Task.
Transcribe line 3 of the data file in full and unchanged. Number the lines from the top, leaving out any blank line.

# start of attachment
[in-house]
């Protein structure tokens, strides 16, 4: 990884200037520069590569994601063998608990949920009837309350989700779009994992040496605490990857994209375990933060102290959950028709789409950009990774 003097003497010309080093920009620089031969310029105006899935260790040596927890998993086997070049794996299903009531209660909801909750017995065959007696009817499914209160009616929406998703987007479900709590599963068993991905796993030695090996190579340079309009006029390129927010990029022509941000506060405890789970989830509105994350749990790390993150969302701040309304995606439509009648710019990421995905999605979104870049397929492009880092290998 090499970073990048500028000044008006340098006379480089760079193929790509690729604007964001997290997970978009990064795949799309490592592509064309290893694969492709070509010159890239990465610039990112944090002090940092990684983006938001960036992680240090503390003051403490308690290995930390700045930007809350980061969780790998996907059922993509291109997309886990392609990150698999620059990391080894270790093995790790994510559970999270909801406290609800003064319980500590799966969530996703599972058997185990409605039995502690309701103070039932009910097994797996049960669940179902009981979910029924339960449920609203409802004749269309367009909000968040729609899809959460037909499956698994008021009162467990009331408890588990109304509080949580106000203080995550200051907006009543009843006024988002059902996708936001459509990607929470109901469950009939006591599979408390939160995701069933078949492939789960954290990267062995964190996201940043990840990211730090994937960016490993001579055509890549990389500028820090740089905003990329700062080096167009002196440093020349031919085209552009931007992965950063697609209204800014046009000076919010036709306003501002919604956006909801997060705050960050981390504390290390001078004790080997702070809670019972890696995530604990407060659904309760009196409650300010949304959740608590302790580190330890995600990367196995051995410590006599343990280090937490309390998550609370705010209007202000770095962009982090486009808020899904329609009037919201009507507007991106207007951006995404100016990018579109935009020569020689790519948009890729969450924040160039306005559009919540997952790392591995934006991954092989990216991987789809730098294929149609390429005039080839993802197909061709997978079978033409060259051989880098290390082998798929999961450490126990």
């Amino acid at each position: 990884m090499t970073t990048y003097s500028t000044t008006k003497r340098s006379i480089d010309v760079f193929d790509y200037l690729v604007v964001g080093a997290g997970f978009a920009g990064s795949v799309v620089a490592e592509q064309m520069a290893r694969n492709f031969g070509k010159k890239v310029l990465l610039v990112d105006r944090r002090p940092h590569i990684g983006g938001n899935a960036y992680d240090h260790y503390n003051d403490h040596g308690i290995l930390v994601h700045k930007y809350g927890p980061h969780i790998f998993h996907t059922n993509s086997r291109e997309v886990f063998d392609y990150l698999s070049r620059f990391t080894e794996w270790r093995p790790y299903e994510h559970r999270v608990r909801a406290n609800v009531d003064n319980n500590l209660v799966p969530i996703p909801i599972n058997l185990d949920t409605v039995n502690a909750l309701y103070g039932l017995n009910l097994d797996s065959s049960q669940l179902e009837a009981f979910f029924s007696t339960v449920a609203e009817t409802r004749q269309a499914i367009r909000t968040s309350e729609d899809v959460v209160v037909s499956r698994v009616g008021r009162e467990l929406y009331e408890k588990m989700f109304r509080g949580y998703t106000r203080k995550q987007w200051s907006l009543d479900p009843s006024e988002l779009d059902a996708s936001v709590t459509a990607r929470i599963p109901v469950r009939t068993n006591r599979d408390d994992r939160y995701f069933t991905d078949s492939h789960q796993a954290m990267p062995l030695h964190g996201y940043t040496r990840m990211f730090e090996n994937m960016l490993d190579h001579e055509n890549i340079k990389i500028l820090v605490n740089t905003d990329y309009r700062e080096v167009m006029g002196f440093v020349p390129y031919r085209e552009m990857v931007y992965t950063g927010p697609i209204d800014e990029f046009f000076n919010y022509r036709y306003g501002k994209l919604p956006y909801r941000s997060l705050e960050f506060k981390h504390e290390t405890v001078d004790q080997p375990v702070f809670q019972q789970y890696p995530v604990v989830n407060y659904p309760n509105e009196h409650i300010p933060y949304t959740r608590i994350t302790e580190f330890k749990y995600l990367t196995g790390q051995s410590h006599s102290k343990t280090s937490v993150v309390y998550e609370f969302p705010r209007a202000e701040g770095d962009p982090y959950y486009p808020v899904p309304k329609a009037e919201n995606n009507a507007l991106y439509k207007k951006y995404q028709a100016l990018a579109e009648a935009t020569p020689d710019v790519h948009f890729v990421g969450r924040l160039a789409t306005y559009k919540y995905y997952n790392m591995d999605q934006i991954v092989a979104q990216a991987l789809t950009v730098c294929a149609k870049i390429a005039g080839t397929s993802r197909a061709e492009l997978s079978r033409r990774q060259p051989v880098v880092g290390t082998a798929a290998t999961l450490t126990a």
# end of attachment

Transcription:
């Amino acid at each position: 990884m090499t970073t990048y003097s500028t000044t008006k003497r340098s006379i480089d010309v760079f193929d790509y200037l690729v604007v964001g080093a997290g997970f978009a920009g990064s795949v799309v620089a490592e592509q064309m520069a290893r694969n492709f031969g070509k010159k890239v310029l990465l610039v990112d105006r944090r002090p940092h590569i990684g983006g938001n899935a960036y992680d240090h260790y503390n003051d403490h040596g308690i290995l930390v994601h700045k930007y809350g927890p980061h969780i790998f998993h996907t059922n993509s086997r291109e997309v886990f063998d392609y990150l698999s070049r620059f990391t080894e794996w270790r093995p790790y299903e994510h559970r999270v608990r909801a406290n609800v009531d003064n319980n500590l209660v799966p969530i996703p909801i599972n058997l185990d949920t409605v039995n502690a909750l309701y103070g039932l017995n009910l097994d797996s065959s049960q669940l179902e009837a009981f979910f029924s007696t339960v449920a609203e009817t409802r004749q269309a499914i367009r909000t968040s309350e729609d899809v959460v209160v037909s499956r698994v009616g008021r009162e467990l929406y009331e408890k588990m989700f109304r509080g949580y998703t106000r203080k995550q987007w200051s907006l009543d479900p009843s006024e988002l779009d059902a996708s936001v709590t459509a990607r929470i599963p109901v469950r009939t068993n006591r599979d408390d994992r939160y995701f069933t991905d078949s492939h789960q796993a954290m990267p062995l030695h964190g996201y940043t040496r990840m990211f730090e090996n994937m960016l490993d190579h001579e055509n890549i340079k990389i500028l820090v605490n740089t905003d990329y309009r700062e080096v167009m006029g002196f440093v020349p390129y031919r085209e552009m990857v931007y992965t950063g927010p697609i209204d800014e990029f046009f000076n919010y022509r036709y306003g501002k994209l919604p956006y909801r941000s997060l705050e960050f506060k981390h504390e290390t405890v001078d004790q080997p375990v702070f809670q019972q789970y890696p995530v604990v989830n407060y659904p309760n509105e009196h409650i300010p933060y949304t959740r608590i994350t302790e580190f330890k749990y995600l990367t196995g790390q051995s410590h006599s102290k343990t280090s937490v993150v309390y998550e609370f969302p705010r209007a202000e701040g770095d962009p982090y959950y486009p808020v899904p309304k329609a009037e919201n995606n009507a507007l991106y439509k207007k951006y995404q028709a100016l990018a579109e009648a935009t020569p020689d710019v790519h948009f890729v990421g969450r924040l160039a789409t306005y559009k919540y995905y997952n790392m591995d999605q934006i991954v092989a979104q990216a991987l789809t950009v730098c294929a149609k870049i390429a005039g080839t397929s993802r197909a061709e492009l997978s079978r033409r990774q060259p051989v880098v880092g290390t082998a798929a290998t999961l450490t126990a």